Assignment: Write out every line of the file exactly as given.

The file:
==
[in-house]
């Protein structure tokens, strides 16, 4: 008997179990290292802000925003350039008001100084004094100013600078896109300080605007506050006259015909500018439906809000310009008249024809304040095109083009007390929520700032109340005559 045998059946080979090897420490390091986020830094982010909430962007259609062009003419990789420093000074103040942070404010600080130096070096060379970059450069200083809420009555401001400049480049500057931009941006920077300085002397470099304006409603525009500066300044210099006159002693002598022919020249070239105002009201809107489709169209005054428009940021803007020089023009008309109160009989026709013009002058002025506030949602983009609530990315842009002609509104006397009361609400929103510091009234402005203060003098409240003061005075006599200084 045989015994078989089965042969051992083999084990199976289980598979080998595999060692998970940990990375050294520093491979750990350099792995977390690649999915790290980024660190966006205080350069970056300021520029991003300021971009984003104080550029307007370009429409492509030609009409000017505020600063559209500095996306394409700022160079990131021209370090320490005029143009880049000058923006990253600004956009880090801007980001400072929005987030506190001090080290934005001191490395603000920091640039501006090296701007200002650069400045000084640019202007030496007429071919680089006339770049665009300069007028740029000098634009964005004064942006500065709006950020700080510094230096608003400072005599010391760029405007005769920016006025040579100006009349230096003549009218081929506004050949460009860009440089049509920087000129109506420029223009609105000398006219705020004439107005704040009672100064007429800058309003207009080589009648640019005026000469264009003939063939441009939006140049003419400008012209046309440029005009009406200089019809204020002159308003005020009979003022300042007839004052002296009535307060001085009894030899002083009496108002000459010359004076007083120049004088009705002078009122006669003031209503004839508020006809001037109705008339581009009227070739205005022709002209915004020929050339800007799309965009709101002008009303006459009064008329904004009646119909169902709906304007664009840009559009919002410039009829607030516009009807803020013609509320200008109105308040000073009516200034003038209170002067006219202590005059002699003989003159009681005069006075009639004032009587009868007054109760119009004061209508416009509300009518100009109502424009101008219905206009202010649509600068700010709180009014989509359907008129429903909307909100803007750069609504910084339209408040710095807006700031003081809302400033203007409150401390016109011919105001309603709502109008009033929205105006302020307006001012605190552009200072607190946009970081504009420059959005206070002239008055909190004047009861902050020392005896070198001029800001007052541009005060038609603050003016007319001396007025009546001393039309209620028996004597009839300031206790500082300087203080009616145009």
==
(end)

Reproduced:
[in-house]
């Protein structure tokens, strides 16, 4: 008997179990290292802000925003350039008001100084004094100013600078896109300080605007506050006259015909500018439906809000310009008249024809304040095109083009007390929520700032109340005559 045998059946080979090897420490390091986020830094982010909430962007259609062009003419990789420093000074103040942070404010600080130096070096060379970059450069200083809420009555401001400049480049500057931009941006920077300085002397470099304006409603525009500066300044210099006159002693002598022919020249070239105002009201809107489709169209005054428009940021803007020089023009008309109160009989026709013009002058002025506030949602983009609530990315842009002609509104006397009361609400929103510091009234402005203060003098409240003061005075006599200084 045989015994078989089965042969051992083999084990199976289980598979080998595999060692998970940990990375050294520093491979750990350099792995977390690649999915790290980024660190966006205080350069970056300021520029991003300021971009984003104080550029307007370009429409492509030609009409000017505020600063559209500095996306394409700022160079990131021209370090320490005029143009880049000058923006990253600004956009880090801007980001400072929005987030506190001090080290934005001191490395603000920091640039501006090296701007200002650069400045000084640019202007030496007429071919680089006339770049665009300069007028740029000098634009964005004064942006500065709006950020700080510094230096608003400072005599010391760029405007005769920016006025040579100006009349230096003549009218081929506004050949460009860009440089049509920087000129109506420029223009609105000398006219705020004439107005704040009672100064007429800058309003207009080589009648640019005026000469264009003939063939441009939006140049003419400008012209046309440029005009009406200089019809204020002159308003005020009979003022300042007839004052002296009535307060001085009894030899002083009496108002000459010359004076007083120049004088009705002078009122006669003031209503004839508020006809001037109705008339581009009227070739205005022709002209915004020929050339800007799309965009709101002008009303006459009064008329904004009646119909169902709906304007664009840009559009919002410039009829607030516009009807803020013609509320200008109105308040000073009516200034003038209170002067006219202590005059002699003989003159009681005069006075009639004032009587009868007054109760119009004061209508416009509300009518100009109502424009101008219905206009202010649509600068700010709180009014989509359907008129429903909307909100803007750069609504910084339209408040710095807006700031003081809302400033203007409150401390016109011919105001309603709502109008009033929205105006302020307006001012605190552009200072607190946009970081504009420059959005206070002239008055909190004047009861902050020392005896070198001029800001007052541009005060038609603050003016007319001396007025009546001393039309209620028996004597009839300031206790500082300087203080009616145009």